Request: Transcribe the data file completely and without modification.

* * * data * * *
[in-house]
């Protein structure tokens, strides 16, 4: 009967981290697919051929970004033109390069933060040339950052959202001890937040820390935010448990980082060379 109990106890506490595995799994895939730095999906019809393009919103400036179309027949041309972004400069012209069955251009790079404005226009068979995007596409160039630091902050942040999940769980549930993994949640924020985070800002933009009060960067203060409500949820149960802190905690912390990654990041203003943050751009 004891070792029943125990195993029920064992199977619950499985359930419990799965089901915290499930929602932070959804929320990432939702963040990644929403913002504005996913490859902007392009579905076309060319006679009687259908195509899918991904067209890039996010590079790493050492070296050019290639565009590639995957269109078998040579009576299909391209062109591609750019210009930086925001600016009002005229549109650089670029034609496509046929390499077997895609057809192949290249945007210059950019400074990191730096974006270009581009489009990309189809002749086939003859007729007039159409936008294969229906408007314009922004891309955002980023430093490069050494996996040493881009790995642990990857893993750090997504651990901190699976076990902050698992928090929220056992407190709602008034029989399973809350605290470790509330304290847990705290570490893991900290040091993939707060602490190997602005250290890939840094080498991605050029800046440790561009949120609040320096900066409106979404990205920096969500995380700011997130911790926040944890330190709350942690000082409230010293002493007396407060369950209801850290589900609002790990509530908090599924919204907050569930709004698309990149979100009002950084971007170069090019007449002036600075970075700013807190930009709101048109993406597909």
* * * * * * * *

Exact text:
[in-house]
């Protein structure tokens, strides 16, 4: 009967981290697919051929970004033109390069933060040339950052959202001890937040820390935010448990980082060379 109990106890506490595995799994895939730095999906019809393009919103400036179309027949041309972004400069012209069955251009790079404005226009068979995007596409160039630091902050942040999940769980549930993994949640924020985070800002933009009060960067203060409500949820149960802190905690912390990654990041203003943050751009 004891070792029943125990195993029920064992199977619950499985359930419990799965089901915290499930929602932070959804929320990432939702963040990644929403913002504005996913490859902007392009579905076309060319006679009687259908195509899918991904067209890039996010590079790493050492070296050019290639565009590639995957269109078998040579009576299909391209062109591609750019210009930086925001600016009002005229549109650089670029034609496509046929390499077997895609057809192949290249945007210059950019400074990191730096974006270009581009489009990309189809002749086939003859007729007039159409936008294969229906408007314009922004891309955002980023430093490069050494996996040493881009790995642990990857893993750090997504651990901190699976076990902050698992928090929220056992407190709602008034029989399973809350605290470790509330304290847990705290570490893991900290040091993939707060602490190997602005250290890939840094080498991605050029800046440790561009949120609040320096900066409106979404990205920096969500995380700011997130911790926040944890330190709350942690000082409230010293002493007396407060369950209801850290589900609002790990509530908090599924919204907050569930709004698309990149979100009002950084971007170069090019007449002036600075970075700013807190930009709101048109993406597909």